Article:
The Furthest Station by Ben Aaronovitch

The Furthest Station by Ben Aaronovitch
Publisher: Gollancz
Genre: Contemporary, Paranormal, Mystery/Suspense/Thriller
Rating: 3 stars
Reviewed by Fern

There have been ghosts on the London Underground, sad, harmless spectres whose presence does little more than give a frisson to travelling and boost tourism. But now there’s a rash of sightings on the Metropolitan Line and these ghosts are frightening, aggressive and seem to be looking for something.

Enter PC Peter Grant, junior member of the Metropolitan Police’s Special Assessment unit a.k.a. The Folly a.k.a. the only police officers whose official duties include ghost hunting. Together with Jaget Kumar, his counterpart at the British Transport Police, he must brave the terrifying crush of London’s rush hour to find the source of the ghosts.

Joined by Peter’s wannabe wizard cousin, a preschool river god and Toby the ghost hunting dog, their investigation takes a darker tone as they realise that a real person’s life might just be on the line.

And time is running out to save them.

When PC Peter Grant is contacted by a friend in the Transit Police about people being harassed on the Metropolitan line in the subway, he’s curious but doesn’t think too much of it. After a bit of investigation, he discovers that there absolutely are a various number of ghosts, all with a purpose, on the early morning commuter trains. With Abigail lending a hand, and Nightingale as back up can Peter decipher their message and unravel everything before things get critical.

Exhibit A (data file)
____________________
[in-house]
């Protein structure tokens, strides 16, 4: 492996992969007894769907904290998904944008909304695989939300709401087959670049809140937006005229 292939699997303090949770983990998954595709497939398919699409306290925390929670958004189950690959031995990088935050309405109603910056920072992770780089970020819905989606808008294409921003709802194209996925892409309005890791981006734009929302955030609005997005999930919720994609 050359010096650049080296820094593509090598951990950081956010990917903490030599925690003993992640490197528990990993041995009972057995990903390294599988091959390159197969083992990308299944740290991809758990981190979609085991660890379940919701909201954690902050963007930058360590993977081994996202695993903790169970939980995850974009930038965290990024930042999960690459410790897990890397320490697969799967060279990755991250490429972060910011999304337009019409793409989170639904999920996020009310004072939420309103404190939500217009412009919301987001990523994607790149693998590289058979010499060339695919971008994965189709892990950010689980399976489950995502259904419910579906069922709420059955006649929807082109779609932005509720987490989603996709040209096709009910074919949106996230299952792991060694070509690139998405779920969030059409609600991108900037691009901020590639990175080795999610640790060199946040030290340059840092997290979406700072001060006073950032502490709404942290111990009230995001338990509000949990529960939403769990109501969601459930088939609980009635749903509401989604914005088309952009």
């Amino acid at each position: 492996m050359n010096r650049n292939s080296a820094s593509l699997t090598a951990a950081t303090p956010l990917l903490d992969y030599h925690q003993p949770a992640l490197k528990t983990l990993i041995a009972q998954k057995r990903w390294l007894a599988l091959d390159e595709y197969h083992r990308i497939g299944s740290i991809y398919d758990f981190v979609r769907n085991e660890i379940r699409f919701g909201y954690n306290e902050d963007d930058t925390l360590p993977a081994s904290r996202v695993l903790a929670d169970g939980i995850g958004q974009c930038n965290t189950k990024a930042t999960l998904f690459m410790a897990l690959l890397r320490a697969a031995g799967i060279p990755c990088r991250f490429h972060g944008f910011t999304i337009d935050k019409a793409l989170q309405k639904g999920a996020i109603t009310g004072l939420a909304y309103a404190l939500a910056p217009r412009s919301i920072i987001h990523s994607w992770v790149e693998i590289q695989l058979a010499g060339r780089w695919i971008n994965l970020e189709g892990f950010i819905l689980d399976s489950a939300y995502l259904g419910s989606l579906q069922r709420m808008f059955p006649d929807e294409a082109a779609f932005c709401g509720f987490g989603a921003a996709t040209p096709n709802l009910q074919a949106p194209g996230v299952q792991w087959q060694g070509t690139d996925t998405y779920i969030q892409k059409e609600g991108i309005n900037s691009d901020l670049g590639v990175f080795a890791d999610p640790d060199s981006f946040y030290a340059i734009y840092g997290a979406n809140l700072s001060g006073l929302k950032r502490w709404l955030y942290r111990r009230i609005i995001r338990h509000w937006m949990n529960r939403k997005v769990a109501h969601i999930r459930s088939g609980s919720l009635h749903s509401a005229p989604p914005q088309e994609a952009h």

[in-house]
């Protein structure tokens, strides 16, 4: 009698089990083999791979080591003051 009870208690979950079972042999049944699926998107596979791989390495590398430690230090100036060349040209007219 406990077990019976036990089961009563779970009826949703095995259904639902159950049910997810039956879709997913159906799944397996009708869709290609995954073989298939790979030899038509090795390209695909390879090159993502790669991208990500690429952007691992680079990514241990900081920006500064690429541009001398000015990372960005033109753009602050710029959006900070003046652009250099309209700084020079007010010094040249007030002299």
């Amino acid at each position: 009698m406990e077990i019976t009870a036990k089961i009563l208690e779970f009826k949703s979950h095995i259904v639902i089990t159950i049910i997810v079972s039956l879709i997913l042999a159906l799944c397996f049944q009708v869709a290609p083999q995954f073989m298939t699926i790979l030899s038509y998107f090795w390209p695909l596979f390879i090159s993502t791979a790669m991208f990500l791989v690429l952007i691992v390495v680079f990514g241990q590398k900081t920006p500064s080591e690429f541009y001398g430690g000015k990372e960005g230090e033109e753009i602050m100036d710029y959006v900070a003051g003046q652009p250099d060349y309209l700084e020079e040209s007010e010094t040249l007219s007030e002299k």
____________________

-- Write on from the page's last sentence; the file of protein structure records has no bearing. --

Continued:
I really enjoyed this short story and was exceptionally pleased that despite it’s shorter length there is a quite solid and intricate plotline and a few of our favourite characters front and center. I was particularly pleased with the movement and maturing of Abigail’s character and plot arc, I’m thinking there are definitely much bigger things in her near future. I also really enjoyed seeing Peter doing what he does best and it was a pleasure as always to see Nightingale in action.

Readers who enjoy a strong element of magic and paranormal rolled along in with their mysteries should find this an excellent book – and a great series as a whole – I’d happily pick up this shorter book as a brief introduction to the magical world Aaronovitch has created. This is a great, shorter taste of his writing style and the series, but readers who do enjoy this should go back to the beginning and enjoy the story from the start. I don’t feel readers who start here should be too confused though it’s quite clear there are a number of books preceding this one and why miss all the fun?

A quick read and loads of fun with a strong mystery and some exceptional magic and paranormal beings, this is a good time and I recommend it.

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